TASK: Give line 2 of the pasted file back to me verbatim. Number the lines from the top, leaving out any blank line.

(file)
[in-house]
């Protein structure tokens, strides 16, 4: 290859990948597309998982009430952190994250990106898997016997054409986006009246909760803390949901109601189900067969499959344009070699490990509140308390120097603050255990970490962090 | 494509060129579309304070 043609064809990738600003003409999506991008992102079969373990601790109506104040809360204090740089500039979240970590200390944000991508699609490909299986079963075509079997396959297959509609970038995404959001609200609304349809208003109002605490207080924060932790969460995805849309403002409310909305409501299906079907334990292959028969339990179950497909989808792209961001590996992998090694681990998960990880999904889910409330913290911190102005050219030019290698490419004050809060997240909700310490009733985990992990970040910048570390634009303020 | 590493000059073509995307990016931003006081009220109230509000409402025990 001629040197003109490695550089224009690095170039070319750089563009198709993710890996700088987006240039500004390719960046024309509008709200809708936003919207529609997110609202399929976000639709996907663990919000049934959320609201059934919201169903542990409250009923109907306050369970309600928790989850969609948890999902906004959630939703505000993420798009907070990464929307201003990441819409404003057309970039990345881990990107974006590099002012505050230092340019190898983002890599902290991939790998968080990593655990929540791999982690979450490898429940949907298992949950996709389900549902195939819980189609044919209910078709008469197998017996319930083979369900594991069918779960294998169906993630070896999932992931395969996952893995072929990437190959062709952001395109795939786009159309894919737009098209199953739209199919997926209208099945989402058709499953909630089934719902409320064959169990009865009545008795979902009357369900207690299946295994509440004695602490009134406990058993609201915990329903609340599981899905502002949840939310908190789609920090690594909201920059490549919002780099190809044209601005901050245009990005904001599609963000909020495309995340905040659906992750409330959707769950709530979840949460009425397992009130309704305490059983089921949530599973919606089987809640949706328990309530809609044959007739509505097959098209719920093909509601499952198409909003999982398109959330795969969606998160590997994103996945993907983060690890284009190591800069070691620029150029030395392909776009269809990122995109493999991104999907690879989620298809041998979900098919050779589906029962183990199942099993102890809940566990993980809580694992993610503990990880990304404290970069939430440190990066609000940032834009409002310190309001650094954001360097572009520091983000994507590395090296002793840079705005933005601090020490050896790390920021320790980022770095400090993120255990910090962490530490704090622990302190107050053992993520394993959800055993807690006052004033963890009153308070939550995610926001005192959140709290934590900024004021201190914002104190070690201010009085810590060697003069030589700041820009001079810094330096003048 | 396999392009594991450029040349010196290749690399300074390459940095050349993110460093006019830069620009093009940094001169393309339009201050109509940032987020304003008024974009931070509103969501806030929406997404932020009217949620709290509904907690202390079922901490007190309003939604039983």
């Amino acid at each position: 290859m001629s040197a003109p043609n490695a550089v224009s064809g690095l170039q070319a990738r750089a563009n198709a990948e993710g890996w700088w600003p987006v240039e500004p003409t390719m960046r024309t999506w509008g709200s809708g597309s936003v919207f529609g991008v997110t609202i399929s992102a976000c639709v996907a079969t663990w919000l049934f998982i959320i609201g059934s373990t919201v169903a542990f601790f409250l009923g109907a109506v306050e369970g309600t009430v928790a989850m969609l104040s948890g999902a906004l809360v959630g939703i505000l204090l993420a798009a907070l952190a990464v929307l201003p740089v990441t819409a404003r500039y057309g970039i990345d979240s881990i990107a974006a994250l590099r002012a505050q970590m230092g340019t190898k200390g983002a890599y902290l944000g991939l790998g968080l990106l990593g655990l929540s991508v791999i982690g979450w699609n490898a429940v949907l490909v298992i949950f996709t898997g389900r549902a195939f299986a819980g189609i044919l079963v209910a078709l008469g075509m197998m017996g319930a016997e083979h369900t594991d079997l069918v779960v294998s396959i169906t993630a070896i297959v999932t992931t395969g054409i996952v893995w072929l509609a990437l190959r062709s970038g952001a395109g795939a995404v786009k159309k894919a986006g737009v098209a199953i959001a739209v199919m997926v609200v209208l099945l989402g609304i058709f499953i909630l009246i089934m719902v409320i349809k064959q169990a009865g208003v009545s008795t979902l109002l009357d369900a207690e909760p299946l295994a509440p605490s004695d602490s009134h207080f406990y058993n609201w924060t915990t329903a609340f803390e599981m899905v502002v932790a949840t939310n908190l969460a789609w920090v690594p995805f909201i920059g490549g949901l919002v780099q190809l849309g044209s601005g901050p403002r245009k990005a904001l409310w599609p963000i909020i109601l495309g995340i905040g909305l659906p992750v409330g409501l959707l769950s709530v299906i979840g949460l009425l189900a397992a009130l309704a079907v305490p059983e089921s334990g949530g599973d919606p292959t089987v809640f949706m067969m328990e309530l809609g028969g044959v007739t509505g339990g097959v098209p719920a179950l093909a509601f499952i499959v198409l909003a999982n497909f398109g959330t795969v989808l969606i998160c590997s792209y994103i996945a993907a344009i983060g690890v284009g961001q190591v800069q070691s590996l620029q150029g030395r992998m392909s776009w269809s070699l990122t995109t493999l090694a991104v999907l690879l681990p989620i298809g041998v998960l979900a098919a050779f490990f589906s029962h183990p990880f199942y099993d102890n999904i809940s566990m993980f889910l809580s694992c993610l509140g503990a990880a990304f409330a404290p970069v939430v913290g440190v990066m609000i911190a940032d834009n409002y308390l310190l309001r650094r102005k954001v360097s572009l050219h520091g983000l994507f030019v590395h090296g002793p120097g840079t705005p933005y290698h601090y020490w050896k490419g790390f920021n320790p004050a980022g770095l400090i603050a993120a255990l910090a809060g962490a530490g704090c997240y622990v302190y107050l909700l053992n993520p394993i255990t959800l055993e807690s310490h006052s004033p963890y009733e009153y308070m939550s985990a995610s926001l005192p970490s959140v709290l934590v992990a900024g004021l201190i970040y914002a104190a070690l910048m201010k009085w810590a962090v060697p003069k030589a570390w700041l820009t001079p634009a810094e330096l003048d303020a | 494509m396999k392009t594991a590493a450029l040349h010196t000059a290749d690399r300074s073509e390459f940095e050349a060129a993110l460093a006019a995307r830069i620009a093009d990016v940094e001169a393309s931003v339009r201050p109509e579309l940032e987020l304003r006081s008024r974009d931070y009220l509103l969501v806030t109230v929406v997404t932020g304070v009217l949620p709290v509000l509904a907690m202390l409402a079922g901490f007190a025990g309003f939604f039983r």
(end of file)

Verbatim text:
């Protein structure tokens, strides 16, 4: 290859990948597309998982009430952190994250990106898997016997054409986006009246909760803390949901109601189900067969499959344009070699490990509140308390120097603050255990970490962090 | 494509060129579309304070 043609064809990738600003003409999506991008992102079969373990601790109506104040809360204090740089500039979240970590200390944000991508699609490909299986079963075509079997396959297959509609970038995404959001609200609304349809208003109002605490207080924060932790969460995805849309403002409310909305409501299906079907334990292959028969339990179950497909989808792209961001590996992998090694681990998960990880999904889910409330913290911190102005050219030019290698490419004050809060997240909700310490009733985990992990970040910048570390634009303020 | 590493000059073509995307990016931003006081009220109230509000409402025990 001629040197003109490695550089224009690095170039070319750089563009198709993710890996700088987006240039500004390719960046024309509008709200809708936003919207529609997110609202399929976000639709996907663990919000049934959320609201059934919201169903542990409250009923109907306050369970309600928790989850969609948890999902906004959630939703505000993420798009907070990464929307201003990441819409404003057309970039990345881990990107974006590099002012505050230092340019190898983002890599902290991939790998968080990593655990929540791999982690979450490898429940949907298992949950996709389900549902195939819980189609044919209910078709008469197998017996319930083979369900594991069918779960294998169906993630070896999932992931395969996952893995072929990437190959062709952001395109795939786009159309894919737009098209199953739209199919997926209208099945989402058709499953909630089934719902409320064959169990009865009545008795979902009357369900207690299946295994509440004695602490009134406990058993609201915990329903609340599981899905502002949840939310908190789609920090690594909201920059490549919002780099190809044209601005901050245009990005904001599609963000909020495309995340905040659906992750409330959707769950709530979840949460009425397992009130309704305490059983089921949530599973919606089987809640949706328990309530809609044959007739509505097959098209719920093909509601499952198409909003999982398109959330795969969606998160590997994103996945993907983060690890284009190591800069070691620029150029030395392909776009269809990122995109493999991104999907690879989620298809041998979900098919050779589906029962183990199942099993102890809940566990993980809580694992993610503990990880990304404290970069939430440190990066609000940032834009409002310190309001650094954001360097572009520091983000994507590395090296002793840079705005933005601090020490050896790390920021320790980022770095400090993120255990910090962490530490704090622990302190107050053992993520394993959800055993807690006052004033963890009153308070939550995610926001005192959140709290934590900024004021201190914002104190070690201010009085810590060697003069030589700041820009001079810094330096003048 | 396999392009594991450029040349010196290749690399300074390459940095050349993110460093006019830069620009093009940094001169393309339009201050109509940032987020304003008024974009931070509103969501806030929406997404932020009217949620709290509904907690202390079922901490007190309003939604039983």